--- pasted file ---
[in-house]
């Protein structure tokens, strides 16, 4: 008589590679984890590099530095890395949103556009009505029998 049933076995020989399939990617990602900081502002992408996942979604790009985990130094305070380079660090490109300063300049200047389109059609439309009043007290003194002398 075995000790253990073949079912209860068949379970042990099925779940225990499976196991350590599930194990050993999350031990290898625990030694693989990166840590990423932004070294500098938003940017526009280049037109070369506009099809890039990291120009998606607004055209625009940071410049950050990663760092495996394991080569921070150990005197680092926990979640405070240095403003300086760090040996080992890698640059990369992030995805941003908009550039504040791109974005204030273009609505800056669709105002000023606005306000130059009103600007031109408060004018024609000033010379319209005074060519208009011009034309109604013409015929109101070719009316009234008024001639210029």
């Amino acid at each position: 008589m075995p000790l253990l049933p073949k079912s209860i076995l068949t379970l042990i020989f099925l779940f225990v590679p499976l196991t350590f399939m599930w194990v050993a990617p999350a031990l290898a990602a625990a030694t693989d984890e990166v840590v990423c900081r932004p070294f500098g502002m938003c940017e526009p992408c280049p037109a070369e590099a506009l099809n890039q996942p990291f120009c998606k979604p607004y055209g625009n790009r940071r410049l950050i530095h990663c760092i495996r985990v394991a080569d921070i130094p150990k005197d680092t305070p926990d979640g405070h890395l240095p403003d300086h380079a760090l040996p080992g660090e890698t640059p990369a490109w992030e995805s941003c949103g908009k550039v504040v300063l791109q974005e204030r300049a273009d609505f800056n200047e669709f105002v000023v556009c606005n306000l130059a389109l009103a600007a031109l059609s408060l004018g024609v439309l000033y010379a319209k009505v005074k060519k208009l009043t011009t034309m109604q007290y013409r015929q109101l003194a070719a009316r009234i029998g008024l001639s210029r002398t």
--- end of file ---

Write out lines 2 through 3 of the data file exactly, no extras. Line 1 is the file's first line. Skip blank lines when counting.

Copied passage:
């Protein structure tokens, strides 16, 4: 008589590679984890590099530095890395949103556009009505029998 049933076995020989399939990617990602900081502002992408996942979604790009985990130094305070380079660090490109300063300049200047389109059609439309009043007290003194002398 075995000790253990073949079912209860068949379970042990099925779940225990499976196991350590599930194990050993999350031990290898625990030694693989990166840590990423932004070294500098938003940017526009280049037109070369506009099809890039990291120009998606607004055209625009940071410049950050990663760092495996394991080569921070150990005197680092926990979640405070240095403003300086760090040996080992890698640059990369992030995805941003908009550039504040791109974005204030273009609505800056669709105002000023606005306000130059009103600007031109408060004018024609000033010379319209005074060519208009011009034309109604013409015929109101070719009316009234008024001639210029």
């Amino acid at each position: 008589m075995p000790l253990l049933p073949k079912s209860i076995l068949t379970l042990i020989f099925l779940f225990v590679p499976l196991t350590f399939m599930w194990v050993a990617p999350a031990l290898a990602a625990a030694t693989d984890e990166v840590v990423c900081r932004p070294f500098g502002m938003c940017e526009p992408c280049p037109a070369e590099a506009l099809n890039q996942p990291f120009c998606k979604p607004y055209g625009n790009r940071r410049l950050i530095h990663c760092i495996r985990v394991a080569d921070i130094p150990k005197d680092t305070p926990d979640g405070h890395l240095p403003d300086h380079a760090l040996p080992g660090e890698t640059p990369a490109w992030e995805s941003c949103g908009k550039v504040v300063l791109q974005e204030r300049a273009d609505f800056n200047e669709f105002v000023v556009c606005n306000l130059a389109l009103a600007a031109l059609s408060l004018g024609v439309l000033y010379a319209k009505v005074k060519k208009l009043t011009t034309m109604q007290y013409r015929q109101l003194a070719a009316r009234i029998g008024l001639s210029r002398t």